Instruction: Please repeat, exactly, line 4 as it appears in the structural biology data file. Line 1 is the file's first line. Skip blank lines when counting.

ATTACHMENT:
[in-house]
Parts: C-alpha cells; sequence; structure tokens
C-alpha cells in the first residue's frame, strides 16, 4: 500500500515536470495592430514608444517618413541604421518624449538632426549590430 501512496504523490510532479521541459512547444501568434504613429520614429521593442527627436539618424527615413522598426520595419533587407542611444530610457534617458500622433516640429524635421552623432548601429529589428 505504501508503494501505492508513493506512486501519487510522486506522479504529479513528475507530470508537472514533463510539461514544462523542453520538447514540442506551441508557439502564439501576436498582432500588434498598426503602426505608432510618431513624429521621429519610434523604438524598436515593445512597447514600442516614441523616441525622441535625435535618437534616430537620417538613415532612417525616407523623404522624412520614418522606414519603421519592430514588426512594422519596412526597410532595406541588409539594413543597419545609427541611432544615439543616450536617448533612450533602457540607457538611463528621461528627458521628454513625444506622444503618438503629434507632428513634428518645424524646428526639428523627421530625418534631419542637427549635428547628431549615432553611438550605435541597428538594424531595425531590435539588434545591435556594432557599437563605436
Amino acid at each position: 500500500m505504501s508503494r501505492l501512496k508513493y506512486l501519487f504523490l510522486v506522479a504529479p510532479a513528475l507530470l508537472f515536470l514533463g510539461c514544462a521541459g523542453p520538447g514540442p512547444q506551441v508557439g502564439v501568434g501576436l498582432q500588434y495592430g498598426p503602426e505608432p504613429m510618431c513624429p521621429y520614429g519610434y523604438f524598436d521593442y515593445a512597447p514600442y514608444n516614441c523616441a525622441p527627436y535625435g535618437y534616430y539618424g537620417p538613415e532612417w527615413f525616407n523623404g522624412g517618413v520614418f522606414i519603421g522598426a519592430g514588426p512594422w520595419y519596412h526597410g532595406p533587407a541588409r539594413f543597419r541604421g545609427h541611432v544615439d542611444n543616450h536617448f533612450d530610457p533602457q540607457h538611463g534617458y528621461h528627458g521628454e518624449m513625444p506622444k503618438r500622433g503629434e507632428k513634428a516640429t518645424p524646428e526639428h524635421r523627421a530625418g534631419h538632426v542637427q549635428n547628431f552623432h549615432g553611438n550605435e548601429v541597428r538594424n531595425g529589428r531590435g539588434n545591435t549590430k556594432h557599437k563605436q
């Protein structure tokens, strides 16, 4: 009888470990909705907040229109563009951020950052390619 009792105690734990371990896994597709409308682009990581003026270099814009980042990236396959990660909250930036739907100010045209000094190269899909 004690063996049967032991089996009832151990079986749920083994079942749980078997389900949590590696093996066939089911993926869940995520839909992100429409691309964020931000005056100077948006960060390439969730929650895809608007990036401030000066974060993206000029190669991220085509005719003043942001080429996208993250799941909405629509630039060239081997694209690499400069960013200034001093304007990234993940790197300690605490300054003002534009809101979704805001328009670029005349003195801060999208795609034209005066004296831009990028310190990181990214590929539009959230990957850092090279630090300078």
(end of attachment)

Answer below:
Amino acid at each position: 500500500m505504501s508503494r501505492l501512496k508513493y506512486l501519487f504523490l510522486v506522479a504529479p510532479a513528475l507530470l508537472f515536470l514533463g510539461c514544462a521541459g523542453p520538447g514540442p512547444q506551441v508557439g502564439v501568434g501576436l498582432q500588434y495592430g498598426p503602426e505608432p504613429m510618431c513624429p521621429y520614429g519610434y523604438f524598436d521593442y515593445a512597447p514600442y514608444n516614441c523616441a525622441p527627436y535625435g535618437y534616430y539618424g537620417p538613415e532612417w527615413f525616407n523623404g522624412g517618413v520614418f522606414i519603421g522598426a519592430g514588426p512594422w520595419y519596412h526597410g532595406p533587407a541588409r539594413f543597419r541604421g545609427h541611432v544615439d542611444n543616450h536617448f533612450d530610457p533602457q540607457h538611463g534617458y528621461h528627458g521628454e518624449m513625444p506622444k503618438r500622433g503629434e507632428k513634428a516640429t518645424p524646428e526639428h524635421r523627421a530625418g534631419h538632426v542637427q549635428n547628431f552623432h549615432g553611438n550605435e548601429v541597428r538594424n531595425g529589428r531590435g539588434n545591435t549590430k556594432h557599437k563605436q